Our video and blog post below discusses what the law says about ‘king hit’ attacks.
Alcohol-related violence has been in the media spotlight recently, particularly the growing number of king hit incidents – which some have called “coward punches” – that have led to the death or serious injury of the victim.
There have been a number of examples in the last few years where a single punch has caused death or grievous bodily harm, most recently that of 18-year-old Daniel Christie, who died in hospital on January 11 after being king hit in Sydney’s Kings Cross district on New Year’s Eve.
The recent increase in king hit-style violence has led to calls to reform the NSW criminal justice system and create harsher penalties for those found guilty of single punch attacks.
Currently under NSW law, a single punch can be classed as murder if there was an intention to cause grievous bodily harm when the attack was carried out and the person dies as a result.
In cases where the victim doesn’t die but remains seriously injured, a king hit attack can be considered grievous bodily harm with intent under Section 33 of the Crimes Act.
A conviction for this offence carries a maximum penalty of 25 years’ imprisonment.
As Section 33 charges are strictly indictable, they are dealt with in the district court and carry a standard non-parole period during which the offender can’t be released on parole unless there is a compelling reason to do so.
If there is no evidence of intent to cause grievous bodily harm, offenders can be charged with recklessly causing grievous bodily harm under Section 35 of the Crimes Act.
The maximum penalty for a conviction of this type is seven years’ imprisonment for a wounding and ten years’ for grievous bodily harm, and these charges can be dealt with in the local court.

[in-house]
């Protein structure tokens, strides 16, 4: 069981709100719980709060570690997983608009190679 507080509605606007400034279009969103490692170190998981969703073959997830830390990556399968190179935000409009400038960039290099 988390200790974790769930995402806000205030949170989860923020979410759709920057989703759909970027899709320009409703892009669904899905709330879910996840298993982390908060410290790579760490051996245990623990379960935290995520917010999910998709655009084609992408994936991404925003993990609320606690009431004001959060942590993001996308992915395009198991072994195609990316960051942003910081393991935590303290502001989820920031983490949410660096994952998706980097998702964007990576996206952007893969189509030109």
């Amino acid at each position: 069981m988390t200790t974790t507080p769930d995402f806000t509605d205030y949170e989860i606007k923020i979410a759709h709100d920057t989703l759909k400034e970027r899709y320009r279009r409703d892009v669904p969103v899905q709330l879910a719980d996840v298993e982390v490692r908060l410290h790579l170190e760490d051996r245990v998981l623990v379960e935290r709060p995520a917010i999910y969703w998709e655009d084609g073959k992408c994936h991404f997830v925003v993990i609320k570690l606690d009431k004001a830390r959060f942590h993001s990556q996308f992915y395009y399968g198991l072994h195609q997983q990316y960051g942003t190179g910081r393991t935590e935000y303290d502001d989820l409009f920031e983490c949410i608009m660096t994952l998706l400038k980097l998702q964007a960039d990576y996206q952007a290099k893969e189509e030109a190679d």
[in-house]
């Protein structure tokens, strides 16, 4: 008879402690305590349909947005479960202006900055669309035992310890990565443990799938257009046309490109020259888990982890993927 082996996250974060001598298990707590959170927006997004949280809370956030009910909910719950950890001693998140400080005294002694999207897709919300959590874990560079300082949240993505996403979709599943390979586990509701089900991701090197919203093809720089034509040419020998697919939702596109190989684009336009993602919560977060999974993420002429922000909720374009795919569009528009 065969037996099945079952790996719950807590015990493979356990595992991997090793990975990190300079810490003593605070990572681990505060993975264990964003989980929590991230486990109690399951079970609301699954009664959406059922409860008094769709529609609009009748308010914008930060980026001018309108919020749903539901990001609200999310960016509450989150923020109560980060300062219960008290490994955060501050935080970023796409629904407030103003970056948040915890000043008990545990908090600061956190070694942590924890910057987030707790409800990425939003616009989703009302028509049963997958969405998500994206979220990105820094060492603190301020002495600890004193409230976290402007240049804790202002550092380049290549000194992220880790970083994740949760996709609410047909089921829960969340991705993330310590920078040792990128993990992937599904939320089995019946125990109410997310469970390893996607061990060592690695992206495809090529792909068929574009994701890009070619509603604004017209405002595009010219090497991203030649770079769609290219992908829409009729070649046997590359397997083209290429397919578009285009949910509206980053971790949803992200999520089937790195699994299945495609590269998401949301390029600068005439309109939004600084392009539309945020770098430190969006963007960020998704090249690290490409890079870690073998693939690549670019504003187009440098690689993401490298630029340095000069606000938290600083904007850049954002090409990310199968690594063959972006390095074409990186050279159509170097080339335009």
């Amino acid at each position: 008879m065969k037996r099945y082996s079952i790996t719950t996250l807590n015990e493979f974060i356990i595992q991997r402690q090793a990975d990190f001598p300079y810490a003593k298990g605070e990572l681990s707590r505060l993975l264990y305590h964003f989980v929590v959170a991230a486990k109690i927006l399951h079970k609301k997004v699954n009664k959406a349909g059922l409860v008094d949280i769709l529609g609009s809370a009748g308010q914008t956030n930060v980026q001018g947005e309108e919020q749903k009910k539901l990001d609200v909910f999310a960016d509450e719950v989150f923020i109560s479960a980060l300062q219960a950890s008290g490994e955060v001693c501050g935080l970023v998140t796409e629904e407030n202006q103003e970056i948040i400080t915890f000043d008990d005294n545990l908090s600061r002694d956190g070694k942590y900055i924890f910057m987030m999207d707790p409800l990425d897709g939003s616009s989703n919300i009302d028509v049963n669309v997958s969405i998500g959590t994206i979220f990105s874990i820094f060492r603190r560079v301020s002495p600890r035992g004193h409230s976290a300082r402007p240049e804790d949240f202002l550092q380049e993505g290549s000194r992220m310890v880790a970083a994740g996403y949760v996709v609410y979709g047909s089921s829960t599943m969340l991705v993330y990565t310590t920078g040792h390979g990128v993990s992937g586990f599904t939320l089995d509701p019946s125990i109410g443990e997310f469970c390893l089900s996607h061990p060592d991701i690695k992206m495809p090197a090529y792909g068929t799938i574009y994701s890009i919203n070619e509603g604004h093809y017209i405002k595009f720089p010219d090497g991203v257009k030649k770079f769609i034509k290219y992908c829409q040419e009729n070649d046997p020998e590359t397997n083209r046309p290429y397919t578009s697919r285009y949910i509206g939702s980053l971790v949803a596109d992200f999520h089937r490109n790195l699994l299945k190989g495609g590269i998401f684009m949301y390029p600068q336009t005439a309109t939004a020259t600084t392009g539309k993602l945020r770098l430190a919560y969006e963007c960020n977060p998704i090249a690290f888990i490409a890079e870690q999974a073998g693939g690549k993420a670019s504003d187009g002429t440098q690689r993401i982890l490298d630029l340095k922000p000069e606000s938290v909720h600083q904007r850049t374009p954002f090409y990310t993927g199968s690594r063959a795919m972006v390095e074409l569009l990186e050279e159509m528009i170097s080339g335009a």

There is no standard non-parole period for a conviction under Section 35.
With the right legal representation, defendants who are facing charges of grievous bodily harm with intent or murder can potentially defend themselves successfully against these charges, or have them reduced to manslaughter or recklessly causing grievous bodily harm.
This can substantially decrease the penalty and the amount of time they are likely to spend in prison if convicted.
What are the proposed changes?
The family of king hit victim Thomas Kelly has been petitioning for reforms to current NSW law, which would mean that crimes committed while under the influence of alcohol would get tougher sentencing in the future.
Similar laws, known as one-punch laws, have been passed in WA and the Northern Territory.
These laws penalise offences where one person assaults another and the victim dies as a result with harsh prison sentences (10 years in WA and 16 years in the NT).
If these laws came into effect in NSW, it could potentially mean longer prison sentences for those convicted of one-punch attacks while under the influence of alcohol, particularly in cases where the victim later dies.
NSW Premier Barry O’Farrell confirmed late last year that the government is looking at implementing a similar system to WA when it comes to sentencing king hit offenders.
This announcement came after widespread public disappointment at the sentence given to the man who fatally punched Thomas Kelly in King’s Cross in 2012.
Kieran Loveridge was convicted of manslaughter and was sentenced to a minimum of four years in prison.
Originally charged with murder, Loveridge changed his plea from not guilty to guilty in exchange for a reduction in charges.
A number of people have expressed doubt in the media as to the likely effectiveness of creating a one-punch law for NSW, including Law Society spokeswoman Pauline Wright.
Arguments against bringing in one-punch laws for NSW raise doubts as to their overall effectiveness as a deterrent, and questions as to whether or not tougher laws will end up making a difference to the overall length of sentences given out to those convicted of king hit assaults.
Until there is more substantial confirmation as to whether any suggested changes are likely to go ahead, the system will remain as it is now with the outcome of those facing one-punch assault charges depending largely on whether or not intent or recklessness can be proven beyond a reasonable doubt by the prosecution.